Monday, March 2, 2009
Sarah MacLean Interview!
Sarah MacLean is the wonderful debut author of The Season, which was released yesterday. It is amazing, and you should get yourself a copy. :)
What made you decide to be an author? Why did you choose to write YA and not adult or middle grade?
Being an author sort of decided me rather than the other way around. Alex came into my head like an avenging queen, in the scene that became the first chapter of the book. And I had to know her better. Her story just seemed write for YA...her friends are such great friends, her life is so perfectly teen, despite being 200 years in the past...and I just can't imagine THE SEASON being anything other than a YA
Middle grade authors are magic to me. I couldn't capture that voice if I wanted to. When I meet people who write for that age group...I'm always floored...I mean...these are the writers who give kids access to books...these are the people responsible for cultivating book lovers. I give them mad snaps.
What types of music do you listen to? Do you listen to a certain playlist while writing?
I have a writing playlist. It's filled with classical music and opera...to keep me in the zone of the 19th Century. Mozart, Beethoven, Strauss, Rossini...and right now I'm working on an adult romance...and the main character has an incongruous theme song--Jason Mraz's I'm Yours...so it's always a little weird when that pops up between The Emperor's Waltz and something from the Barber of Seville.
What made you decide to write The Season?
A triple threat of a love of historical romance, an obsession with the Regency and a desire to write a YA that would explore the best side of friendship.
Are you working on any more books currently? If yes, are you allowed to tell us about them?
I actually have three adult romances coming from Avon/HarperCollins next year...the first one is due to my editor in April...so I can tell you about that one! It's a Regency-set romance...the heroine is a 27-year-old spinster who has spent her whole life dreaming of adventure and romance...and finally decides to take matters into her own hands. She makes a list of the 9 things she would do if she didn't have to face society...or the consequences. And then she does them. Oh, and there's a dreamy rake in there, too.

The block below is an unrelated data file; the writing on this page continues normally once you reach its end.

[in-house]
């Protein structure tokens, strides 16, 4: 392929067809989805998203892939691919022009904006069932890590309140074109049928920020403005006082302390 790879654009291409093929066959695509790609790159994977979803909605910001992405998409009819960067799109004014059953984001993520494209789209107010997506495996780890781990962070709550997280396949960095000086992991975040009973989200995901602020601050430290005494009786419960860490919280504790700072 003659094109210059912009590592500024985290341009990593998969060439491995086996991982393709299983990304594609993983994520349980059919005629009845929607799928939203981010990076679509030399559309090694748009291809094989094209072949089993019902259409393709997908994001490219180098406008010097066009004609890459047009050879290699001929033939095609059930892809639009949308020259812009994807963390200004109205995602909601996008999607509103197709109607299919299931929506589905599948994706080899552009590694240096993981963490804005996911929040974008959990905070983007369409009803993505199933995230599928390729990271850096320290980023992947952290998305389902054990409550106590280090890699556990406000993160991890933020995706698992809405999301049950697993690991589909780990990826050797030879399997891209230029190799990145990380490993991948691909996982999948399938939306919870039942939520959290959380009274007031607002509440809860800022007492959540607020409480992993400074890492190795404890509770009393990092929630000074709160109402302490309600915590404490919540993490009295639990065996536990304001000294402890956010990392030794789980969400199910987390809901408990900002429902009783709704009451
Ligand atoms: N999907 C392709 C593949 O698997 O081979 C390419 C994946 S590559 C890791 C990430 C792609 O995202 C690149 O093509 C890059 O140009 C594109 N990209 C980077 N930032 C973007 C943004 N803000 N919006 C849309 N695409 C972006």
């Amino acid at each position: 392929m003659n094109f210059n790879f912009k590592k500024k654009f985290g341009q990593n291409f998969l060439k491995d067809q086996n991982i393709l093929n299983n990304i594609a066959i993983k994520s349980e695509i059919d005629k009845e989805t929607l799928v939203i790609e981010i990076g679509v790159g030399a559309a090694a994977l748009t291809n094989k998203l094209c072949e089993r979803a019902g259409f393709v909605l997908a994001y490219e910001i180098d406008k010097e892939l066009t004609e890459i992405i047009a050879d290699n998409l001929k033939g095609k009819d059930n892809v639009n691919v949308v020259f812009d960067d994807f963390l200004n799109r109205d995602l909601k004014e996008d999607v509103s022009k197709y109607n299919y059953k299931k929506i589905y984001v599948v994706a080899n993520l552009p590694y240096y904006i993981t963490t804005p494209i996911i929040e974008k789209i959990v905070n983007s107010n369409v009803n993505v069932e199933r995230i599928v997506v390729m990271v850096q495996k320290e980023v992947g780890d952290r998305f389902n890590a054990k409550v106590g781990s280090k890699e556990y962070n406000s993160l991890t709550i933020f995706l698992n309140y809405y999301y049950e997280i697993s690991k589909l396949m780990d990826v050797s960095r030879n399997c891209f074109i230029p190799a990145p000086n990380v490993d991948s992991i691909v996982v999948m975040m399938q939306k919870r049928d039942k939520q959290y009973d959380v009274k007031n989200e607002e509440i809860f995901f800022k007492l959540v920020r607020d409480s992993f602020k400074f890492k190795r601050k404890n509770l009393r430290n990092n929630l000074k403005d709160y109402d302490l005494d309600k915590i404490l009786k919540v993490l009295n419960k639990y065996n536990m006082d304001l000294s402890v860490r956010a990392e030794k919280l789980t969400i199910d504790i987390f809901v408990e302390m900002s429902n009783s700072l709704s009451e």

I've been hearing about these six-word memoirs a lot. Will you write a six-word memoir for us?
Raised by Europeans; Regency dorkiness abounds.
How did The Season change from the first draft to the copy that everyone will see when they read it?
My editor is brilliant...because of her, I added what are now two of my favorite scenes of the book...the scene where Alex dresses and the carriage scene. The mystery is tighter, and there's a little more exposition in places (I tend to write a lot of dialogue)...did I say my editor is brilliant?
What is your daily schedule like?
Wake up; Shower, thinking about book; Dress, thinking about dayjob; Write on morning subway commute (invariably standing, squished between 5 people, thanks, F train); Day job, sometimes daydreaming about book; Write on evening subway commute (see above); Walk dog, thinking about book...or day job if I had a bad day; Dinner with hubby; Write; Bed; Repeat.
Who has been the most influential person in your writing career?
My best friend, author Lisa Ann Sandell. She's brilliant, encouraging and the most lyric, beautiful writer I know. I wouldn't be a writer if it weren't for her.
What was the time when you got the weirdest inspiration?
I'm about to do something totally crazy with book two in my adult series. I can't really talk much about it, but suffice to say my heroine will have something of an odd habit for Regency times (that's totally normal in the 21st century). It was weird--the idea sprang into my head in the grocery store. And I tried to ignore it. But I can't. This is how she wants to be. So...it's how she'll be...assuming my editor doesn't decide I'm crazy.
What is your advice to teens who want to be authors?
Write all the time. Read more. Appreciate that writing isn't an innate talent but an earned, practiced skill. Practice makes perfect.
Thanks, Sarah! Check back here tomorrow for a review of The Season.
Want to find more about Sarah? Here's some links: